In his Aug. 18 speech before the Veterans of Foreign Wars, John Kerry said a couple of interesting things that cannot withstand critical scrutiny or, in other words, do not pass the smell test.
He said that he would always keep faith with his fellow veterans.
And three times he said he volunteered for duty in Vietnam.
Would the VFW consider it “faith keeping” to learn that Mr. Kerry, in his epilogue to the “New Soldier,” wrote that “we will not quickly join those who march on Veteran’s Day waving small flags, calling to memory those thousands of lives who died for the ‘greater glory of the United States.’We will not accept the rhetoric.We will not readily jointhe American Legion and the Veterans of Foreign Wars ? we will demand relevancy such as other organizations have recently been able to provide ? we will not uphold the traditions which decorously memorialize that which is base and grim.” (“Unfit For Command,” p. 148)
Would the VFW consider it keeping faith with veterans to know that Mr. Kerry’s antiwar speeches and activities, while he was a top member of Vietnam Veterans Against the War, were used against American POWs?
As related on p. 117 of “Unfit For Command,” Marine 1st Lt. Jim Warner was a POW in 1969.He was interrogated and tortured for four months by the North Vietnamese in a place known as “Skid Row.”
“The [North Vietnamese] interrogator showed Warner a large piece of cardboard with photographs of John Kerry and news clippings relating to his Senate testimony and demonstrations and said that ‘everyone knows you are a war criminal’.”
The highest-ranking POW at the time, Lt. Gen. John Flynn, later told an “Unfit For Command” co-author that “he and his fellow POWs would never forget the lies of Kerry and the VVAW that the North Vietnamese had presented to them to break their spirits.”
As for volunteering for Vietnam, what Mr. Kerry actually volunteered for was patrol duty and only patrol duty, a safe assignment.As he wrote in his contribution to “A War Remembered”: “They [swiftboats] were engaged in coastal patrolling and that’s what I thought I was going to be doing. Although I wanted to see for myself what was going on, I didn’t really want to get involved in the war.”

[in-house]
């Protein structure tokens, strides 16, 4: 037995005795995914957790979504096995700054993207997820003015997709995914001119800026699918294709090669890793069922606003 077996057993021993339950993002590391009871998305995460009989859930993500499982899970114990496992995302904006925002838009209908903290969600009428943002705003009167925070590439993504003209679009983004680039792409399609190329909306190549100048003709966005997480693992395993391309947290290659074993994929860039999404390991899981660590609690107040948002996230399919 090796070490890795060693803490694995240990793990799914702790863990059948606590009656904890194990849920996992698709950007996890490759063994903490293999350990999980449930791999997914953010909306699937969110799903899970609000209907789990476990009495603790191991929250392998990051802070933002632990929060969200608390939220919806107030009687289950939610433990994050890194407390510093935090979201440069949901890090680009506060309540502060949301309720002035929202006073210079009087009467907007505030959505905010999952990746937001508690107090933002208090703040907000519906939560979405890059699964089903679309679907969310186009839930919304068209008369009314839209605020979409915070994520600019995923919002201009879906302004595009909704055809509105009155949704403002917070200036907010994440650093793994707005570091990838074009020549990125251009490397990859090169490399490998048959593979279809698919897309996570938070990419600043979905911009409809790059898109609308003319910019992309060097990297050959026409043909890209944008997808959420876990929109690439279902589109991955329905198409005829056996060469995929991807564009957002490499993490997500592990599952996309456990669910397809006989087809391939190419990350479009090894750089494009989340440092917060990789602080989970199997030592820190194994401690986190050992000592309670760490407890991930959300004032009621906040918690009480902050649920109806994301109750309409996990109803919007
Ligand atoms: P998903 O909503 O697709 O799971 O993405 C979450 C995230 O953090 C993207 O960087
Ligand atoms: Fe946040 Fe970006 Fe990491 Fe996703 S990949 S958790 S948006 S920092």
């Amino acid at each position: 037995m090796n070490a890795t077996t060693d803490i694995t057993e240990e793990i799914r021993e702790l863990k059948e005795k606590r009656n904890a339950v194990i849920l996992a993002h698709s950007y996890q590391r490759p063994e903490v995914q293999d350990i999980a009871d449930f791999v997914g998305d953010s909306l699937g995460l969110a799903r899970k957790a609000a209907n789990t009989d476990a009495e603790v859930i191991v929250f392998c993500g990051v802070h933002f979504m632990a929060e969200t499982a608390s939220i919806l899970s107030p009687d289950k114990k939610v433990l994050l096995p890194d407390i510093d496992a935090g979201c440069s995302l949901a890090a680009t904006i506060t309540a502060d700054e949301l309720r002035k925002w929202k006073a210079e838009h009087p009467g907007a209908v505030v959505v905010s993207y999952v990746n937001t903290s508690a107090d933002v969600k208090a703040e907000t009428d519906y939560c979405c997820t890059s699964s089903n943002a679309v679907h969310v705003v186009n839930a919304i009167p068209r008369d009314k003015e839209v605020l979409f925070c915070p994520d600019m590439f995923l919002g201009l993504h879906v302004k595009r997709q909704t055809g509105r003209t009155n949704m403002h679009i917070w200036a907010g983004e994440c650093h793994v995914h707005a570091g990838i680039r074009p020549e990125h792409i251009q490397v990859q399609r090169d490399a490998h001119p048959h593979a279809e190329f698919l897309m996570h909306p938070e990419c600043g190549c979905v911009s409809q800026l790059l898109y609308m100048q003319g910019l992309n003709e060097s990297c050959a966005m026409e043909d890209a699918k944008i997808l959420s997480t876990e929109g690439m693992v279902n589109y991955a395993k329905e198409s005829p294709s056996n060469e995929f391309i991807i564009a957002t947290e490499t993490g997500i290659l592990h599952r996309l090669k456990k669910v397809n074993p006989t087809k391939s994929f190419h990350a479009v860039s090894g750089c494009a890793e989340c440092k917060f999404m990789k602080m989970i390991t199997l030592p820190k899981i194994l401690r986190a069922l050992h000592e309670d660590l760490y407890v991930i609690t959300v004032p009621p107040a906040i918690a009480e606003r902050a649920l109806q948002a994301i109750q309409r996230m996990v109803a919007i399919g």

That makes sense, considering he already was opposed to the Vietnam War. And once he found himself assigned to potentially dangerous duty, he complained and moaned so much, demanding transfers back to safer duty, that he was assigned and re-assigned to three different coastal divisions his first month in-country. As Silver Star recipient William Franke says in the book: “Kerry protested being transferred to An Thoi, arguing that he had volunteered only for coastal patrol ? not the more hazardous duty of missions within the inland waterways ? his objections were so strong that he was transferred out within a week.”
Mr. Kerry’s notion that he could pick and choose his duty assignments — that he could somehow just be there as an observer without encountering mortal peril — fit nicely with the self-centered, cinematic view of himself and the war. He clearly saw himself as the producer, director and star of his own war movie: “John Kerry, War Hero.” He even had footage taken of the hero, using his crew as extras, swiftboats as props, the jungle as background.
The Greeks had a word for it: alazon. Also the title of a play by Aristophanes, it denoted a character who tells us more than the truth, much more. He is a man who deceives and is self-deceiving. In his play, Gen. Lamachus embodies this flaw. Besides being boastful, he is vain and conceited. He desires women, wealth and reputation. He prides himself in his possessions as symbols of his expertise.
This trait, this character evolved into the Roman Miles Glorious, as portrayed by Plautus. The “braggart soldier” was self-absorbed and humorless, blinded by his own ego, with a necessary sycophant nearby to reinforce his alpine opinion of himself.
At the end of “Miles Gloriosus,” the title character, his true nature revealed, says:”Fool, fool that I am! Now see what an ass they’ve made of me.”
John Kerry, a naval miles gloriosus, has had his true nature revealed by Swiftvets For Truth. Yet he continues to play out his movie role for groups such as the VFW.
John B. Dwyer is an author, military historian and Vietnam veteran.